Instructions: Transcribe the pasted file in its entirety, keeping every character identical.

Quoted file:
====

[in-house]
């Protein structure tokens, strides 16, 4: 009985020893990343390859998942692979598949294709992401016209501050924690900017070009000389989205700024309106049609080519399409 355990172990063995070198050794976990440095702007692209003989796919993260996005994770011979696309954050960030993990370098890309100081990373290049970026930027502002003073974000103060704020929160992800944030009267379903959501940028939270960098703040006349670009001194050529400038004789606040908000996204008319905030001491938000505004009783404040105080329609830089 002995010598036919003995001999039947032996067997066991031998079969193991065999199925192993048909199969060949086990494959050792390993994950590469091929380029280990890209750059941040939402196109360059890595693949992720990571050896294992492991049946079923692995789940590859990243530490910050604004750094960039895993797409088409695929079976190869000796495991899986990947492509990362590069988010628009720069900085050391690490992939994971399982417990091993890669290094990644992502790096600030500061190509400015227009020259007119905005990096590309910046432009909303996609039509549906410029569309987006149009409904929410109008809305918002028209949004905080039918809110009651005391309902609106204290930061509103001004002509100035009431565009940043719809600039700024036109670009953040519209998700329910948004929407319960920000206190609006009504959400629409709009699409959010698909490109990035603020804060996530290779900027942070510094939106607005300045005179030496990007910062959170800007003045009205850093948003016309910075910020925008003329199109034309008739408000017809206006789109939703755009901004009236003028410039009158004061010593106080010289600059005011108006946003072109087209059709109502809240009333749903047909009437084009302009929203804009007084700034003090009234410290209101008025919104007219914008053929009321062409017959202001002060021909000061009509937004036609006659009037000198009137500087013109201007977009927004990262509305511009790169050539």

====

[in-house]
């Protein structure tokens, strides 16, 4: 009985020893990343390859998942692979598949294709992401016209501050924690900017070009000389989205700024309106049609080519399409 355990172990063995070198050794976990440095702007692209003989796919993260996005994770011979696309954050960030993990370098890309100081990373290049970026930027502002003073974000103060704020929160992800944030009267379903959501940028939270960098703040006349670009001194050529400038004789606040908000996204008319905030001491938000505004009783404040105080329609830089 002995010598036919003995001999039947032996067997066991031998079969193991065999199925192993048909199969060949086990494959050792390993994950590469091929380029280990890209750059941040939402196109360059890595693949992720990571050896294992492991049946079923692995789940590859990243530490910050604004750094960039895993797409088409695929079976190869000796495991899986990947492509990362590069988010628009720069900085050391690490992939994971399982417990091993890669290094990644992502790096600030500061190509400015227009020259007119905005990096590309910046432009909303996609039509549906410029569309987006149009409904929410109008809305918002028209949004905080039918809110009651005391309902609106204290930061509103001004002509100035009431565009940043719809600039700024036109670009953040519209998700329910948004929407319960920000206190609006009504959400629409709009699409959010698909490109990035603020804060996530290779900027942070510094939106607005300045005179030496990007910062959170800007003045009205850093948003016309910075910020925008003329199109034309008739408000017809206006789109939703755009901004009236003028410039009158004061010593106080010289600059005011108006946003072109087209059709109502809240009333749903047909009437084009302009929203804009007084700034003090009234410290209101008025919104007219914008053929009321062409017959202001002060021909000061009509937004036609006659009037000198009137500087013109201007977009927004990262509305511009790169050539």